For Freddy Blanco, chair of Houston's precinct 72 in the Mason Park area, the hope is that the district's Hispanic voters will look past race and make a decision on the "benefits" each candidate can provide.

"It's not good enough just being Latino," said Blanco, who is supporting Green. "Why does it have to be a race thing? It doesn't work that way."

For others, the lack of a Hispanic representative reflects the long-standing patterns of low voter turnout among Hispanics. The hope is that this race will be a "step in the right direction" to remediate that, said James Douglas, president of the NAACP's Houston branch.

"I think [Garcia] represents the interests of his district very, very well," Douglas said. "I also think it's about time we have a Mexican-American from Houston in Congress, but I'm not supporting him just because he's Mexican-American."

Whether identity politics will play a role in awakening the "sleeping giant," a designation placed on Hispanic voters for more than a generation, remains unclear. Green beat a Hispanic challenger in a 1992 runoff election to win the seat and last faced a primary opponent in 1996, so it's difficult to predict March turnout, particularly in a presidential year. 

Garcia could see a slight boost from his Hispanic surname among low-information Hispanic voters that may be drawn to the voting booth by the presidential race at the top of the ticket. Research shows those voters are likely to cast ballots based on Hispanic surname if they know little about candidates — but it's unclear whether that will get Garcia very far. He could end up splitting those votes with the third challenger in the race, realtor Dominique Garcia (no relation).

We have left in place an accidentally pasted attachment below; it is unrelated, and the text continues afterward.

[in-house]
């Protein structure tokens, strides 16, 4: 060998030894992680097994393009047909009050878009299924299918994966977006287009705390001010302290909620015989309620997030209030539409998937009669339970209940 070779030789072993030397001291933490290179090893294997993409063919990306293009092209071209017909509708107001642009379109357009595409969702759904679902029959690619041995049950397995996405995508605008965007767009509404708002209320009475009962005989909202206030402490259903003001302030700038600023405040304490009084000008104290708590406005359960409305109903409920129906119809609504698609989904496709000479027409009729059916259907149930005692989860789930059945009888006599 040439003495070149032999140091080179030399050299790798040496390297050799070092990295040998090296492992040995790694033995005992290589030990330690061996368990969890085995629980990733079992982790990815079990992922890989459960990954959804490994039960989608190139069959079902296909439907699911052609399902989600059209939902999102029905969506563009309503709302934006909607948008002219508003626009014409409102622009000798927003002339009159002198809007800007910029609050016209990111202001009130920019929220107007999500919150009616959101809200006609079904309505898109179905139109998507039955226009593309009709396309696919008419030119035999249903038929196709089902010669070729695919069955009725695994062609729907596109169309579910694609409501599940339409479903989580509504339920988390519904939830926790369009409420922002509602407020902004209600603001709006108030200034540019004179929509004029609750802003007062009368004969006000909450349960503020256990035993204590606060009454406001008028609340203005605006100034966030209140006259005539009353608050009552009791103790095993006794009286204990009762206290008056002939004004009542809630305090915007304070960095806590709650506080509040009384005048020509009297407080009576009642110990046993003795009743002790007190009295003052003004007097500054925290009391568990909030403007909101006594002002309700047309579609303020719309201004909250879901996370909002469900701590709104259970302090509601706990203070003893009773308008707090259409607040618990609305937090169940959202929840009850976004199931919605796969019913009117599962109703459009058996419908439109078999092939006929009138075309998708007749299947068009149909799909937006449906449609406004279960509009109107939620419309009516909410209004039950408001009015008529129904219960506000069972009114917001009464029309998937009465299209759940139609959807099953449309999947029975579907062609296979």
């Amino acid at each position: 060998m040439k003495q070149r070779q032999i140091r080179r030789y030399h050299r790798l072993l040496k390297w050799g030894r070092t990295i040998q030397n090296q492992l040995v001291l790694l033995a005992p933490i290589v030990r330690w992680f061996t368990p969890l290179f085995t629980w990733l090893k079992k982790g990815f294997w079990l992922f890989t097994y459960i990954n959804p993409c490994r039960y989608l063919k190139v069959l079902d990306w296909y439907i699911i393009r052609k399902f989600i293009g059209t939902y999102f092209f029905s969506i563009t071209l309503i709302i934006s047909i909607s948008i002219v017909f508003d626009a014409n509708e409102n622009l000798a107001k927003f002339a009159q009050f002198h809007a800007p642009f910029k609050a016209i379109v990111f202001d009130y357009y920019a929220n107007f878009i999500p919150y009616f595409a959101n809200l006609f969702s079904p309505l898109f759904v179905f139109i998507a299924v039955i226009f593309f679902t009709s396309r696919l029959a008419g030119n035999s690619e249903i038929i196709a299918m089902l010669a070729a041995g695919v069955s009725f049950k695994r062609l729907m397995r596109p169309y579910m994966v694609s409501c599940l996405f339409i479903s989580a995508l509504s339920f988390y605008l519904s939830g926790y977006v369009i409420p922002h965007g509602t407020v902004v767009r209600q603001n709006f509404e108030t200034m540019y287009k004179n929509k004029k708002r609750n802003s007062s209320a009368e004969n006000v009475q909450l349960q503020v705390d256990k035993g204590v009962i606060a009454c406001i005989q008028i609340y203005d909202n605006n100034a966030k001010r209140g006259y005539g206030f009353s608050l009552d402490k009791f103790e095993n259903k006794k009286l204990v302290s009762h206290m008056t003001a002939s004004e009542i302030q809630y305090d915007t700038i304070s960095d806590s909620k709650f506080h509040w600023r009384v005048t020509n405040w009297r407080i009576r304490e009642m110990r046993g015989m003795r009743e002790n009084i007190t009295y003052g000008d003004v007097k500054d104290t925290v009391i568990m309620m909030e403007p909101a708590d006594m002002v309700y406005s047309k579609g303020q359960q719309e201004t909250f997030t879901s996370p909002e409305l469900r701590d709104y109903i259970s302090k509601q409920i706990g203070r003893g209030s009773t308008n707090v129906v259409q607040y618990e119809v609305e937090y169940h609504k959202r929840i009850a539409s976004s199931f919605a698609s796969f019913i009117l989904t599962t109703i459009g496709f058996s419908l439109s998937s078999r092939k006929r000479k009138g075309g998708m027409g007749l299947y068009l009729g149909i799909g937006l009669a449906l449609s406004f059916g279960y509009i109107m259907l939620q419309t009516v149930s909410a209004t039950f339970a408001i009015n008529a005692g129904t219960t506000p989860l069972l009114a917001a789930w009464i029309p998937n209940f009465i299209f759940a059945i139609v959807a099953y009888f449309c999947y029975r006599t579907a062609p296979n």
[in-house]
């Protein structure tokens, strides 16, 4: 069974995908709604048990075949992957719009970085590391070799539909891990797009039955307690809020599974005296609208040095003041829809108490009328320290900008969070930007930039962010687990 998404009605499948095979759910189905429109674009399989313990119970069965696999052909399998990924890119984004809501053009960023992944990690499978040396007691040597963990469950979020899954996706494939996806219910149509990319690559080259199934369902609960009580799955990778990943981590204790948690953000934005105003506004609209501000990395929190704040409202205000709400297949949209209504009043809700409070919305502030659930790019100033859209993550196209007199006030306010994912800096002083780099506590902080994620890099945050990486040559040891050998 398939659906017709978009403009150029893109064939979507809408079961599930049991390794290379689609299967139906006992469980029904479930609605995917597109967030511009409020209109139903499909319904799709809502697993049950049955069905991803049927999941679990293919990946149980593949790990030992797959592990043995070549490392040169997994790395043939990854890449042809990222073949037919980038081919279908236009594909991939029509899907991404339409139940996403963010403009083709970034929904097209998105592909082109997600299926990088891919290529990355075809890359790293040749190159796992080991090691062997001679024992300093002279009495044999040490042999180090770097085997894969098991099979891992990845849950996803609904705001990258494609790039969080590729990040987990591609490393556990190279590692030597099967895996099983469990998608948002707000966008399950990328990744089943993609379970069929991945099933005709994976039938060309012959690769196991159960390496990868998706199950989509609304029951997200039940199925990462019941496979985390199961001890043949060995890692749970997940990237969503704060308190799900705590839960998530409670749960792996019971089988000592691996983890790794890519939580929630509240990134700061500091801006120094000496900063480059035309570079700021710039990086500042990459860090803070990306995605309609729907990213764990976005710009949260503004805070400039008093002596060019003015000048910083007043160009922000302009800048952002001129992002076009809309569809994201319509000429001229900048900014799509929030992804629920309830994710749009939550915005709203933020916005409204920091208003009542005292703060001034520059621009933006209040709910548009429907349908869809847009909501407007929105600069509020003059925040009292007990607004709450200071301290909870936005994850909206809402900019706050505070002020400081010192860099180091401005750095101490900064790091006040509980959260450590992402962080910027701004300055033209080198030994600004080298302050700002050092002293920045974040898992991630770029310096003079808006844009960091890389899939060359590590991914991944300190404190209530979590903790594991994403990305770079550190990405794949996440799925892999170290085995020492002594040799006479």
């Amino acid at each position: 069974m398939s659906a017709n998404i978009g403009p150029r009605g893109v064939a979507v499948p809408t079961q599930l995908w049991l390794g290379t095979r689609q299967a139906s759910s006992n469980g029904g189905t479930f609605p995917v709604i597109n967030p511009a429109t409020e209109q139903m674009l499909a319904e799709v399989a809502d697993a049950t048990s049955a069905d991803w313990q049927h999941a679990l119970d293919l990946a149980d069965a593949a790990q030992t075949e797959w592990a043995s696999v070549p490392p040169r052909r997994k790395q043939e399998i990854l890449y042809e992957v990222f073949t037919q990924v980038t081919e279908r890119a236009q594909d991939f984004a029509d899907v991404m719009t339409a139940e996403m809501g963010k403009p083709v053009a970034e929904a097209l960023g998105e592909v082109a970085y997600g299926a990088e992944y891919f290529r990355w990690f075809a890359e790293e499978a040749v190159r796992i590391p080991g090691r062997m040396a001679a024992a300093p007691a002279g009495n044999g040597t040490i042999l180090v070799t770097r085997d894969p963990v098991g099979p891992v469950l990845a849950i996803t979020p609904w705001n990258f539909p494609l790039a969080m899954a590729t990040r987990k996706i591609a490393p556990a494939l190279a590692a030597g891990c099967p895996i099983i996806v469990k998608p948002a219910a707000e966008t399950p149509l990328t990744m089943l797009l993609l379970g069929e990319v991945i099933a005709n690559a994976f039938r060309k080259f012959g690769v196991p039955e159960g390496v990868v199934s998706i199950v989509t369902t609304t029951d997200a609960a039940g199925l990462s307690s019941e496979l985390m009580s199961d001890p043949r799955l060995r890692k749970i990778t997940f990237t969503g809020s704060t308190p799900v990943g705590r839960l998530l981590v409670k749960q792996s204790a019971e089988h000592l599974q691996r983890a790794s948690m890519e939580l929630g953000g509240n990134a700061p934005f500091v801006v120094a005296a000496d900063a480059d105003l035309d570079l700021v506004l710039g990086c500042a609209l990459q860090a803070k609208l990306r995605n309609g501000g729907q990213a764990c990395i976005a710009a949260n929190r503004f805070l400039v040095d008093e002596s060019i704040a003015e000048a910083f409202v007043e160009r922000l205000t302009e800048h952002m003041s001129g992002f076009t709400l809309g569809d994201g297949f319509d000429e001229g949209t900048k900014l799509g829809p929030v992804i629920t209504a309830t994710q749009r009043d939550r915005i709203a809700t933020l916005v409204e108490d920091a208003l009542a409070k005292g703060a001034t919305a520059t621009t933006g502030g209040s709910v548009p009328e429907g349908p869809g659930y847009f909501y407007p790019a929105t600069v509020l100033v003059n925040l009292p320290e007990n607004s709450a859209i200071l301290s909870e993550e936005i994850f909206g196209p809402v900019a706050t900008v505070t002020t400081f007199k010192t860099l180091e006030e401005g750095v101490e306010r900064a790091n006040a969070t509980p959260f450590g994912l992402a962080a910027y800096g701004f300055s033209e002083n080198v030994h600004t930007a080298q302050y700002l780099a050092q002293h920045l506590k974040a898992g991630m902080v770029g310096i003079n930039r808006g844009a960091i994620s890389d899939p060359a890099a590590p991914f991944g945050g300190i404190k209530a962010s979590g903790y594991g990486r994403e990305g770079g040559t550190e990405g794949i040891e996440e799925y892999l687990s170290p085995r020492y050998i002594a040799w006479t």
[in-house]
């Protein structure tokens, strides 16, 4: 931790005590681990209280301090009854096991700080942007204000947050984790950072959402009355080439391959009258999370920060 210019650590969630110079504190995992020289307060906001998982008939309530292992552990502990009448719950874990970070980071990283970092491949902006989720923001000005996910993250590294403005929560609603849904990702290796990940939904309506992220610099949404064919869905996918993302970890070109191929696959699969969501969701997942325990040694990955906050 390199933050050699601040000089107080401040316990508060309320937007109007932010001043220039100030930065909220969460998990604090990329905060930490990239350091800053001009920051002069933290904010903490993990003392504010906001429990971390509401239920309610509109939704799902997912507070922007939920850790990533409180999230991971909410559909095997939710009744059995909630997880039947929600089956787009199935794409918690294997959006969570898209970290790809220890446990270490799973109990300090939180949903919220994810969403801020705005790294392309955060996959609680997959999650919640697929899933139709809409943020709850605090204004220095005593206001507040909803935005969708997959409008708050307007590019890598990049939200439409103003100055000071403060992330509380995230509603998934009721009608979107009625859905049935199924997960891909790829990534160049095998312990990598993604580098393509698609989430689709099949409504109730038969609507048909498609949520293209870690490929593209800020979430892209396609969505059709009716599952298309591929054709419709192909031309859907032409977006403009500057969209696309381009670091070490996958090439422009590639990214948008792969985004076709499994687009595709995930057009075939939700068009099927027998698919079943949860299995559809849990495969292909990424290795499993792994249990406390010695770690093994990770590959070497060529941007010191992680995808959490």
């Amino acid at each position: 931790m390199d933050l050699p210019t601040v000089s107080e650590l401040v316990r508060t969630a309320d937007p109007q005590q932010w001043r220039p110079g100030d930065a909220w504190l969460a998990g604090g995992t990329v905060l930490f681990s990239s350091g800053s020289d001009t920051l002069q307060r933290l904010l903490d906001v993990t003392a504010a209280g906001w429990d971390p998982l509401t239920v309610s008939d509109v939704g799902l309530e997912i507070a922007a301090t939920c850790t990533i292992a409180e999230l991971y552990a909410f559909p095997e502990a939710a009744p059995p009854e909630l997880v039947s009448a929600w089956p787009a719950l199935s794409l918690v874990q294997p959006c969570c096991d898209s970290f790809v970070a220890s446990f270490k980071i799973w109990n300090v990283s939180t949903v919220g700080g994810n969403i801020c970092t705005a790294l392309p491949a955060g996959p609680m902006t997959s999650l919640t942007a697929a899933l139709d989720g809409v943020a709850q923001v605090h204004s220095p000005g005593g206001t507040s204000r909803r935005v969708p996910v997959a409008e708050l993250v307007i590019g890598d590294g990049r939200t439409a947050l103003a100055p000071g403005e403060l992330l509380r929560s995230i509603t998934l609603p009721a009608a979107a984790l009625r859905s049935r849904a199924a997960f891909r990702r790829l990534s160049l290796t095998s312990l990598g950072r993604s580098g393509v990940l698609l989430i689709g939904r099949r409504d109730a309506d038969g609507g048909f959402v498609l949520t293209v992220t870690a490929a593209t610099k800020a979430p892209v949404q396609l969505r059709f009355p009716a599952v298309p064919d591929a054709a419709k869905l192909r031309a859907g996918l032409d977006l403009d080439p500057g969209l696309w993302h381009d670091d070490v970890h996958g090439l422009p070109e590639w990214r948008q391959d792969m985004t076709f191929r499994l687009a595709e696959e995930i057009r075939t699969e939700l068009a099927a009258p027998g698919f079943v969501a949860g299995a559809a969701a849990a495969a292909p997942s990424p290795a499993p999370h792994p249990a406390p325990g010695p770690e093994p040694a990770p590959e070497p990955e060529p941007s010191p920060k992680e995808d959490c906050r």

The Hispanic surname phenomenon confronted former state Sen. Wendy Davis in her 2014 gubernatorial bid. Davis won the statewide Democratic nomination handily, but she lost several border counties with large Hispanic populations to Corpus Christi Municipal Court Judge Ray Madrigal, a virtually unknown candidate.

Madrigal had no statewide name ID and did not raise or spend any money on his campaign. But Davis trailed Madrigal in several counties, losing by almost 30 percentage points in Starr County.

But the Hispanic surname boost is more likely a deciding factor in low-information elections where candidates are largely unknown, said Sylvia Manzano, principal strategist at the political polling organization Latino Decisions.

Green is a longtime incumbent well known in the district, while Garcia is riding high name identification from his time as sheriff and the high profile mayoral race at the end of last year.

“Identity politics by itself isn’t enough,” Manzano said, but it plays a bigger role in a race where “all other things being equal” you have two candidates voters share a "personal affinity" with and believe to be well qualified.

“The whole notion that [identity politics] could be a deciding factor, that’s when it’s much more in play," Manzano added. "And that’s what this contest is.”

Abby Livingston contributed to this report.